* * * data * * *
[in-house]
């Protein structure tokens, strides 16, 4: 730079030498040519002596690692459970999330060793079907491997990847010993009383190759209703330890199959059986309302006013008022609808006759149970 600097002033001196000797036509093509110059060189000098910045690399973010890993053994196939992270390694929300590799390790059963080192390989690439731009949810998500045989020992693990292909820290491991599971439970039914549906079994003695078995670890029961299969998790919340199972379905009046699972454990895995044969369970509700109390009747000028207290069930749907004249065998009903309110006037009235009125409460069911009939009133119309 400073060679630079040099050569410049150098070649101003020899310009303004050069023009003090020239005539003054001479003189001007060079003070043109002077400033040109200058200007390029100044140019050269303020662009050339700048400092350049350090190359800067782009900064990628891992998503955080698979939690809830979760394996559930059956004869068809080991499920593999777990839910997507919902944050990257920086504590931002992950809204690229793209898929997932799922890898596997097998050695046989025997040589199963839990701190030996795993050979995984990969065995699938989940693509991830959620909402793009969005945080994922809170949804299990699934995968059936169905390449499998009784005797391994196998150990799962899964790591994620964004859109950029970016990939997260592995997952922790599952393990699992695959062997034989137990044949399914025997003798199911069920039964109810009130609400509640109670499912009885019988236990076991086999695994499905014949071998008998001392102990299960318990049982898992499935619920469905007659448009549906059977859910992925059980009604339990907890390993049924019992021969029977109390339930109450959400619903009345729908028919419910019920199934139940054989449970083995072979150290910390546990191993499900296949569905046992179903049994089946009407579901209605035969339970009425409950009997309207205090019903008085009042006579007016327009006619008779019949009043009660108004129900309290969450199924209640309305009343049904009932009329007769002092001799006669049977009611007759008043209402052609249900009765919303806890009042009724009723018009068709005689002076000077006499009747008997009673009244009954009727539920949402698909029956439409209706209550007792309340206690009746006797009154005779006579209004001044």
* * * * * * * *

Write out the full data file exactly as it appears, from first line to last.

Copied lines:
[in-house]
């Protein structure tokens, strides 16, 4: 730079030498040519002596690692459970999330060793079907491997990847010993009383190759209703330890199959059986309302006013008022609808006759149970 600097002033001196000797036509093509110059060189000098910045690399973010890993053994196939992270390694929300590799390790059963080192390989690439731009949810998500045989020992693990292909820290491991599971439970039914549906079994003695078995670890029961299969998790919340199972379905009046699972454990895995044969369970509700109390009747000028207290069930749907004249065998009903309110006037009235009125409460069911009939009133119309 400073060679630079040099050569410049150098070649101003020899310009303004050069023009003090020239005539003054001479003189001007060079003070043109002077400033040109200058200007390029100044140019050269303020662009050339700048400092350049350090190359800067782009900064990628891992998503955080698979939690809830979760394996559930059956004869068809080991499920593999777990839910997507919902944050990257920086504590931002992950809204690229793209898929997932799922890898596997097998050695046989025997040589199963839990701190030996795993050979995984990969065995699938989940693509991830959620909402793009969005945080994922809170949804299990699934995968059936169905390449499998009784005797391994196998150990799962899964790591994620964004859109950029970016990939997260592995997952922790599952393990699992695959062997034989137990044949399914025997003798199911069920039964109810009130609400509640109670499912009885019988236990076991086999695994499905014949071998008998001392102990299960318990049982898992499935619920469905007659448009549906059977859910992925059980009604339990907890390993049924019992021969029977109390339930109450959400619903009345729908028919419910019920199934139940054989449970083995072979150290910390546990191993499900296949569905046992179903049994089946009407579901209605035969339970009425409950009997309207205090019903008085009042006579007016327009006619008779019949009043009660108004129900309290969450199924209640309305009343049904009932009329007769002092001799006669049977009611007759008043209402052609249900009765919303806890009042009724009723018009068709005689002076000077006499009747008997009673009244009954009727539920949402698909029956439409209706209550007792309340206690009746006797009154005779006579209004001044």